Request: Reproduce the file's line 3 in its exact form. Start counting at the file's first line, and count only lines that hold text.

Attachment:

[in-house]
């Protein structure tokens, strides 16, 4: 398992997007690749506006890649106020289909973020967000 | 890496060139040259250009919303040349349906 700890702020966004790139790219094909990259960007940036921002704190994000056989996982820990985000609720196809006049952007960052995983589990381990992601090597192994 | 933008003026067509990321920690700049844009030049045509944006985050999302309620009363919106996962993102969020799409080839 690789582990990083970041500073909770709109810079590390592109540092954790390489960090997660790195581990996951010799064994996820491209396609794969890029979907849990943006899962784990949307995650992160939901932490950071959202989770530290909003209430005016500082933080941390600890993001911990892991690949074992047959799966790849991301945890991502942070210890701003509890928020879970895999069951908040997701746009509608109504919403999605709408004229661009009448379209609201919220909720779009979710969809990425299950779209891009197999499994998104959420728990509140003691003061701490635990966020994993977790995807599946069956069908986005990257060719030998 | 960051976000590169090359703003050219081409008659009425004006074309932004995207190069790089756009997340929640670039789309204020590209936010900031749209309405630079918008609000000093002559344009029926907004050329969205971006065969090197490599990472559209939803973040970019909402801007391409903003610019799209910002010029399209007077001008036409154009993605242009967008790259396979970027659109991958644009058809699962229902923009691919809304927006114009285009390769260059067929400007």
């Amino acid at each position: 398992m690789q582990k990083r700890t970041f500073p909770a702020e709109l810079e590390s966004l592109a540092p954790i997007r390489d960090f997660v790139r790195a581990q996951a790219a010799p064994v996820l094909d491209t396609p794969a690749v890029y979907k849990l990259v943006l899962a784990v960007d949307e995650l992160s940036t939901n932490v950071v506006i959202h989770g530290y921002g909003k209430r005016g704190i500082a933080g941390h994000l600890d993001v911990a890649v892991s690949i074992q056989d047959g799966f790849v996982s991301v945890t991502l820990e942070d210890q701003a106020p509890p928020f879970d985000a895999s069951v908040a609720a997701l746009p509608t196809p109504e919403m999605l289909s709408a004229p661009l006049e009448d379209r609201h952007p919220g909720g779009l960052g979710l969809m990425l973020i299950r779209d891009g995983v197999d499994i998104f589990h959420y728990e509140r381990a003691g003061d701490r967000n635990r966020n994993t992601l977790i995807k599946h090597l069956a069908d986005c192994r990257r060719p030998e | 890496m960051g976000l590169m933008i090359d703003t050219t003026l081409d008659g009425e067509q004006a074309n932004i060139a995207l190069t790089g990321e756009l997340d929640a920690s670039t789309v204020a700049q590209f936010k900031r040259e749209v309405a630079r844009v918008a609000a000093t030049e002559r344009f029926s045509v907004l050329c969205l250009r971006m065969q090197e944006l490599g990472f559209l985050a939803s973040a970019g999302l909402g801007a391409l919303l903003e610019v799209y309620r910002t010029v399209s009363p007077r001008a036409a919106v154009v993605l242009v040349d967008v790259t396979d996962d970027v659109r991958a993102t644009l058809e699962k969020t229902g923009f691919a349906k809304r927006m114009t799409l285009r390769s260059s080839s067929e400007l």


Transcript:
């Amino acid at each position: 398992m690789q582990k990083r700890t970041f500073p909770a702020e709109l810079e590390s966004l592109a540092p954790i997007r390489d960090f997660v790139r790195a581990q996951a790219a010799p064994v996820l094909d491209t396609p794969a690749v890029y979907k849990l990259v943006l899962a784990v960007d949307e995650l992160s940036t939901n932490v950071v506006i959202h989770g530290y921002g909003k209430r005016g704190i500082a933080g941390h994000l600890d993001v911990a890649v892991s690949i074992q056989d047959g799966f790849v996982s991301v945890t991502l820990e942070d210890q701003a106020p509890p928020f879970d985000a895999s069951v908040a609720a997701l746009p509608t196809p109504e919403m999605l289909s709408a004229p661009l006049e009448d379209r609201h952007p919220g909720g779009l960052g979710l969809m990425l973020i299950r779209d891009g995983v197999d499994i998104f589990h959420y728990e509140r381990a003691g003061d701490r967000n635990r966020n994993t992601l977790i995807k599946h090597l069956a069908d986005c192994r990257r060719p030998e | 890496m960051g976000l590169m933008i090359d703003t050219t003026l081409d008659g009425e067509q004006a074309n932004i060139a995207l190069t790089g990321e756009l997340d929640a920690s670039t789309v204020a700049q590209f936010k900031r040259e749209v309405a630079r844009v918008a609000a000093t030049e002559r344009f029926s045509v907004l050329c969205l250009r971006m065969q090197e944006l490599g990472f559209l985050a939803s973040a970019g999302l909402g801007a391409l919303l903003e610019v799209y309620r910002t010029v399209s009363p007077r001008a036409a919106v154009v993605l242009v040349d967008v790259t396979d996962d970027v659109r991958a993102t644009l058809e699962k969020t229902g923009f691919a349906k809304r927006m114009t799409l285009r390769s260059s080839s067929e400007l």